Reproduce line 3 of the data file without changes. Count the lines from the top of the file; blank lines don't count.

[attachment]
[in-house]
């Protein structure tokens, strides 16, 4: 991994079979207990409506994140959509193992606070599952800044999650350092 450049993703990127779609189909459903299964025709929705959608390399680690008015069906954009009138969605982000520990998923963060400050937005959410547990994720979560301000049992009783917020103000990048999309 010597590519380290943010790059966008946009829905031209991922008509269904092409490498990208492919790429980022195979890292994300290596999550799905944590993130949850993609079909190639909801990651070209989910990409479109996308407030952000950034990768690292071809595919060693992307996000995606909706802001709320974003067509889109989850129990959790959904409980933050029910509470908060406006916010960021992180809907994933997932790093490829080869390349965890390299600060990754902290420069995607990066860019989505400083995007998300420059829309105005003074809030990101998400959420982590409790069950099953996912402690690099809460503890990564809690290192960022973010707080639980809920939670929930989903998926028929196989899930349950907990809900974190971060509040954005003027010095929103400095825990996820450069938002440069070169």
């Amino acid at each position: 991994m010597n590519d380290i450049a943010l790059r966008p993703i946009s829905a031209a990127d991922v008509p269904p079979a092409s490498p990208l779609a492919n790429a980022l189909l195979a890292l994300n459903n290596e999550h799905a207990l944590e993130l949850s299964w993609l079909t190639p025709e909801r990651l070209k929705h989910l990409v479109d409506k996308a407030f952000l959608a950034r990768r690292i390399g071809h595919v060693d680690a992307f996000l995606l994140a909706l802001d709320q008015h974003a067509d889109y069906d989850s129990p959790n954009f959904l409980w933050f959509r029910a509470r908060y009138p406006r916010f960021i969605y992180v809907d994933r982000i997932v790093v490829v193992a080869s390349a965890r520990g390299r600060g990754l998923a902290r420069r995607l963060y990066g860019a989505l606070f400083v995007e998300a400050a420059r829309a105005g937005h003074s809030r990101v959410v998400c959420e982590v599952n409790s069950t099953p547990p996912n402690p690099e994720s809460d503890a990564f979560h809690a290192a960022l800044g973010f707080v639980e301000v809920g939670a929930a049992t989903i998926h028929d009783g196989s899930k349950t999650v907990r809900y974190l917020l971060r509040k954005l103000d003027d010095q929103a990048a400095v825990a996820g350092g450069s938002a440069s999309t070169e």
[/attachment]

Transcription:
């Amino acid at each position: 991994m010597n590519d380290i450049a943010l790059r966008p993703i946009s829905a031209a990127d991922v008509p269904p079979a092409s490498p990208l779609a492919n790429a980022l189909l195979a890292l994300n459903n290596e999550h799905a207990l944590e993130l949850s299964w993609l079909t190639p025709e909801r990651l070209k929705h989910l990409v479109d409506k996308a407030f952000l959608a950034r990768r690292i390399g071809h595919v060693d680690a992307f996000l995606l994140a909706l802001d709320q008015h974003a067509d889109y069906d989850s129990p959790n954009f959904l409980w933050f959509r029910a509470r908060y009138p406006r916010f960021i969605y992180v809907d994933r982000i997932v790093v490829v193992a080869s390349a965890r520990g390299r600060g990754l998923a902290r420069r995607l963060y990066g860019a989505l606070f400083v995007e998300a400050a420059r829309a105005g937005h003074s809030r990101v959410v998400c959420e982590v599952n409790s069950t099953p547990p996912n402690p690099e994720s809460d503890a990564f979560h809690a290192a960022l800044g973010f707080v639980e301000v809920g939670a929930a049992t989903i998926h028929d009783g196989s899930k349950t999650v907990r809900y974190l917020l971060r509040k954005l103000d003027d010095q929103a990048a400095v825990a996820g350092g450069s938002a440069s999309t070169e």